Rice, Sarah H. 1839 [VHS]
 
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VERMONT HISTORICAL SOCIETY
MONTPELIER, VERMONT
HAZELTON RICE PAPERS

LETTER WRITTEN BY
SARAH “SALLY” H. RICE1
EXCERPT2

                                                                    Union Village3 1839

Dear Father & Mother.

I am well. I found good crossing the mountain. Got to Arlington about 8 in the eve. Staid 
over night, and the next morning started for home. Arrived at Cambridge about one. 
Stoped at Comstocks hotel. I found a man there that was going directly to UV. With him 
I rode here and I was never so glad to see eny place as I was to see my old home and 
friends, I found [them a]ll well except Mr. Salisbury. . .Elem Knight and I got up monday 
morning at one oclock to wash. He helpt me some and we got done before light and I 
should be willing to get up every morning at one if it would make you willing that I 
should stay here. I can have a home here as long as I will stay and am steady. They are 
very anxious that I should live with them as long as I work out* enywhere. . .I have one 
of the best homes and good society which is a good deal better than I can have there [at 
parents’ home]. Not but that I have a good Father & Mother but look at the company I 
should be with a profane Sabbath breaking set. I cannot bare the thoughts of going there 
to live. No one knows how much I suffered the ten weeks that I was at home. I never can 
be happy there in among so many mountains…I think it would be more consistent to save 
my strength to raise my boys [children she expects to have in the future]. . .I shall need 
all I have got and as for mayyring and settling in that wilderness I wont, and if a person 
ever expects to take comfort it is while they are young I feel so. . .I have got so that by 
next summer if I could stay I could begin to lay up something. . .I am now most 19 years 
old I must of course have something of my own before many more years have passed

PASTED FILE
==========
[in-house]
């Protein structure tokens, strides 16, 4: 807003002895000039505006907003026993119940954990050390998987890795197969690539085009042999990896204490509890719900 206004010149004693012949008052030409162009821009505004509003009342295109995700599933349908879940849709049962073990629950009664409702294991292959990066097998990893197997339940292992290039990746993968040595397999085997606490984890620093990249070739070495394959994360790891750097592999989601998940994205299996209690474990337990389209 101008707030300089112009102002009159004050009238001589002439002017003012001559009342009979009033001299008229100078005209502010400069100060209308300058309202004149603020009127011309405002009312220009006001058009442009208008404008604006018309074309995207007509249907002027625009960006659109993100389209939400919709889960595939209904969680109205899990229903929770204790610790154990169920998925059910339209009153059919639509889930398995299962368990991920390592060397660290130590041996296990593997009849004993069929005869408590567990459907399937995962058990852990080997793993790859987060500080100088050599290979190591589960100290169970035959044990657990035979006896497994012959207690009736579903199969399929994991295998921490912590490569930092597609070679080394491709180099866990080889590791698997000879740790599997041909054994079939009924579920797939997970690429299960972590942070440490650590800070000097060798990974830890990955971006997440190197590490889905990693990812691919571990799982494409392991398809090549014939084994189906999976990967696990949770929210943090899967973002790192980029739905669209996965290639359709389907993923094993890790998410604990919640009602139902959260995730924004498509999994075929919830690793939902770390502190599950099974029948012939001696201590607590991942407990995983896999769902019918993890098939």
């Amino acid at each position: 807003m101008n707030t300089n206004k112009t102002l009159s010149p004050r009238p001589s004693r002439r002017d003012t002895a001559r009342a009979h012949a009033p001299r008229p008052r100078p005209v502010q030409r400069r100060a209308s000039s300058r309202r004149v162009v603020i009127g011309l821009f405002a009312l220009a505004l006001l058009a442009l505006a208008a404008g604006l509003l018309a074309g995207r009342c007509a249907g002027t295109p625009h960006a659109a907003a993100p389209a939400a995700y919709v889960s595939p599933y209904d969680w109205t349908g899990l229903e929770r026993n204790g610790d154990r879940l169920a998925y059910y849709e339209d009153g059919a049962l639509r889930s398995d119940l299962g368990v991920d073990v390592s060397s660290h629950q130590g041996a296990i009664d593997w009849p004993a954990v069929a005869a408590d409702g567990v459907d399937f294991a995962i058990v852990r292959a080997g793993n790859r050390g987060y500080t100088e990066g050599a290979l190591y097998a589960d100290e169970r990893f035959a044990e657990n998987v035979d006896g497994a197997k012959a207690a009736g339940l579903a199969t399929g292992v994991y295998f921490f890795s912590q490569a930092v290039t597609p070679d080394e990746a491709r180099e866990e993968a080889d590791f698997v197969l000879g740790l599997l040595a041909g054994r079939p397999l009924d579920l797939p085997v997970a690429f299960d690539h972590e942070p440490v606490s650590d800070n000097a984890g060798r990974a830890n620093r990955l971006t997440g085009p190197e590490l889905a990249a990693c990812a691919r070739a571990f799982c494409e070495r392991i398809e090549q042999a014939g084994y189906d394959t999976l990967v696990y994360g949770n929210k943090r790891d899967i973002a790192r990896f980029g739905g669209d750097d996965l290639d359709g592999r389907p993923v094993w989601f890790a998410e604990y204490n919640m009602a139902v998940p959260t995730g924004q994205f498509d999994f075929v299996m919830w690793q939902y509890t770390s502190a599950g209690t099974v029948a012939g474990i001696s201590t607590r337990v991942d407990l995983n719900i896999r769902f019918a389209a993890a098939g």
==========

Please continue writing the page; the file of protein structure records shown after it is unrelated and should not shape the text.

over my head and where is that something coming from if I go home and earn nothing. 
What can we of of Rocky farm only 2 or 3 cows. it would be another thing if you kept 9 
or 10 cows and could raise corn to sell. It surely would be cheper for you to hire a girl 

1Sarah “Sally” H. Rice b: 23 Jan 1821, Somerset, VT 
    d: 15 Jul 1904, Rochdale, MA; parents: Hazelton Rice 
    and Rhoda Stone; married 1847: James M. Alger b: 1818, 
    Worcester, MA; James worked: Railroad engineer.
    At the age of seventeen, Sally Rice left the small farm in Dover, 
    Vermont, on which she had been raised, to strike out on her 
    own. Over the next several years, her letters to her family tell 
    us, she supported herself and tried to save a little money working 
    as a domestic “help,” doing housework and, at least for a short 
    time, in a textile mill.
  2Excerpted by Old Sturbridge Village.
  3Union Village, New York.
  
  
that can do your work one that would be contented to stay in the desert than for me to 
come home and live in trouble all the time. . .If you lived within 5 or 10 miles of here I 
would not say eny thing against living with you but I have lived amonst desent people so 
long that I don’t want to go home. You may think me unkind but how can you blame me 
for wanting to stay here? I have but one life to live and I want to enjoy myself as well as I 
can while I live. . .If I go home I can not have the privelage of going to meting [church] 
nor eny thing else. Do come away. Dont lay your bones in that place I beg you.

I want you should write me an answer directly and let me know my fate.

My love to all who inquire after SR. . .
 
  

 
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